Have you ever been faced with a situation where you had to make a life or death decision knowing that it could jam up your license or even cause you to lose them?
Last year, a school nurse in East Moline faced a moral dilemma when a diabetic student lost consciousness in her office. Now she’s trying to make sure no other nurse has to face the same tough choice.
A Dangerous Situation
Jennifer Jacobs, a registered nurse who had spent seventeen of her thirty-year career and Glenview Middle School in East Moline, Illinois, arrived in her office after her lunch break to find her assistant helping a type 1 diabetic student.
Type 1 diabetes is a chronic, autoimmune disease that has no cure.
The student in Jacob’s office was experiencing hypoglycemia, and despite many snacks, her blood continued to drop.
At one point, the student fell to the floor and went unconscious. Jacobs told the Tri-States Public Radio, “[She] wasn’t seizing but was tremoring, and her eyes were rolling back in her head…”
Jacobs gave a dose of glucose gel, but the meds just slid out of the student’s mouth in a stream of drool. The student was crashing.
“It was beyond anything we could do,” Jacob says.
Well, it was beyond anything they could do legally. But Jacobs and her assistant knew there was one more medication, explicitly made for such emergencies, right there within reach.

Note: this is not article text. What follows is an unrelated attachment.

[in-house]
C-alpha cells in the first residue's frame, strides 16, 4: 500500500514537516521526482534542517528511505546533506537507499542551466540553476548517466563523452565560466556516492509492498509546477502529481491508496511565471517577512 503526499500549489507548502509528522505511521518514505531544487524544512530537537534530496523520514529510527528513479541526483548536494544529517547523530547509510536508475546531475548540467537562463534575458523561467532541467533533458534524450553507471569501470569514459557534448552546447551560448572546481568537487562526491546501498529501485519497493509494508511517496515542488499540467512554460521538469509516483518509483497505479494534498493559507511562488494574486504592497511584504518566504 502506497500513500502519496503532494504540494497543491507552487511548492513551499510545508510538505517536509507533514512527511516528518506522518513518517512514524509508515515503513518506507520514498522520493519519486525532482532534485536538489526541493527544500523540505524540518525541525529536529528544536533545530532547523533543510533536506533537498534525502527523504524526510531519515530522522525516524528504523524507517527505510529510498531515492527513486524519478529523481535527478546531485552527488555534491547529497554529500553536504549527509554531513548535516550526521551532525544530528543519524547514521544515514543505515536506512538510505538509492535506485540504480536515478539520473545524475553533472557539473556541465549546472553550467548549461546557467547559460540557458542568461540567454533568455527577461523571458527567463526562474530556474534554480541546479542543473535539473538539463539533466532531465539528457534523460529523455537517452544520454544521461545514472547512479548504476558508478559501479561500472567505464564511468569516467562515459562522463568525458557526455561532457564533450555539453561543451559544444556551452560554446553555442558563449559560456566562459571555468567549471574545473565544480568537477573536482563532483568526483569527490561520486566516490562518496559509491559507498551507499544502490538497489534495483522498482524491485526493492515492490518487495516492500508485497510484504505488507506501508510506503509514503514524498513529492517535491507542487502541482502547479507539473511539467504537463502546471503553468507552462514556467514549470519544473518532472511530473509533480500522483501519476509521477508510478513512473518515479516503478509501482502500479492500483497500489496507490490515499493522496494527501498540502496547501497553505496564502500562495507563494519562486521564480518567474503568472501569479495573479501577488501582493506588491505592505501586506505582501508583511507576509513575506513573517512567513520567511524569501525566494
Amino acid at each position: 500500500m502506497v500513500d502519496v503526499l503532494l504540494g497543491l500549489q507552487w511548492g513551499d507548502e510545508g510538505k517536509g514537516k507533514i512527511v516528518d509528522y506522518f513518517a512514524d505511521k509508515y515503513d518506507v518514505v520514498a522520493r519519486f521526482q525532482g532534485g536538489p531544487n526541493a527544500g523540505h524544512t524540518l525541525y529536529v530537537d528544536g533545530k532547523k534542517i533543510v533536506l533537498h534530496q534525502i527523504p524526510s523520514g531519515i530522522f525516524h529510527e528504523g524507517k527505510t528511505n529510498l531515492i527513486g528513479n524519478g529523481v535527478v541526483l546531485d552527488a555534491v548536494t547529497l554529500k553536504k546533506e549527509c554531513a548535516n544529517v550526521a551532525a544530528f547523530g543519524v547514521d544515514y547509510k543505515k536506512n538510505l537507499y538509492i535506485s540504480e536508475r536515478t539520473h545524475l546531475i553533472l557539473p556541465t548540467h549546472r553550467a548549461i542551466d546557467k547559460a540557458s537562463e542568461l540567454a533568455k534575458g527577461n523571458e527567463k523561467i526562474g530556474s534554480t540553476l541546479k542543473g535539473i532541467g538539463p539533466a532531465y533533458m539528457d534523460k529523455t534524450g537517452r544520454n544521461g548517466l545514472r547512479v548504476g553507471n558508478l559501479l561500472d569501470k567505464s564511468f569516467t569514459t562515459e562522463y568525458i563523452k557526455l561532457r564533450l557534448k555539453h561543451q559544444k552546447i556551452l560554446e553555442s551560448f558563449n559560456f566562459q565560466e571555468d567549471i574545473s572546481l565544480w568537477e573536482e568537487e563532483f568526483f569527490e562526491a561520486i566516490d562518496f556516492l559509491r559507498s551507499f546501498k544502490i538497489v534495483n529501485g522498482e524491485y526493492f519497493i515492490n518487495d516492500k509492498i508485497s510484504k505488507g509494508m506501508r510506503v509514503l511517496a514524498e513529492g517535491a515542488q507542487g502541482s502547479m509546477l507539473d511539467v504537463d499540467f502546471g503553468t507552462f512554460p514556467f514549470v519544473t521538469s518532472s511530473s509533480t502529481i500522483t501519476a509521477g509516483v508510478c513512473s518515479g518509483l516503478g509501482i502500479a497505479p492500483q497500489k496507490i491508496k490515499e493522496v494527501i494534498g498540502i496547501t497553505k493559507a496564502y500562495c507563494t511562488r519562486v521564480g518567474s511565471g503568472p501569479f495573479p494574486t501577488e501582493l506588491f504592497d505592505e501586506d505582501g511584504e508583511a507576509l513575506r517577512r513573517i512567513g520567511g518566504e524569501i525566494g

It’s a hormone called glucagon. Once injected, it can help a diabetic recover from a crash, by stimulating the release of stored glucose.
The problem was: The only glucagon kit in the office belonged to another diabetic student. Could they use that glucagon to treat this student? To Jacobs, that wasn’t the right question.
Jacobs had to make a quick decision. Did she risk her career and use another student’s prescribed glucagon on the student in front of her?
With her experience, she knew if she didn’t administer the medication, the student could die. It turns out, and her decision likely saved the girl’s life.
On the way to the hospital, paramedics administered the second glucagon because one wasn’t enough. If Jacobs wouldn’t have administered the first glucagon, the student may have lost her life.
A Difference Made
Due to Jacob’s split-second decision, the student didn’t die and recovered from the incident. But for her, that wasn’t good enough.
She shouldn’t have to break school rules to save a student’s life, and no one should. She contacted her state representative, asking him to make a significant change in policy.
What if schools could purchase and keep glucagon on hand for emergencies? Rep. Michael Halpin agreed, and the proposed bill passed in the House and is now headed for the Senate, with unanimous support.
Jacobs shared that if schools can keep Narcan on hand for a drug overdose, inhalers for asthmatic students, and an EpiPen for students with severe allergies, why can’t schools keep a glucagon on-hand as well?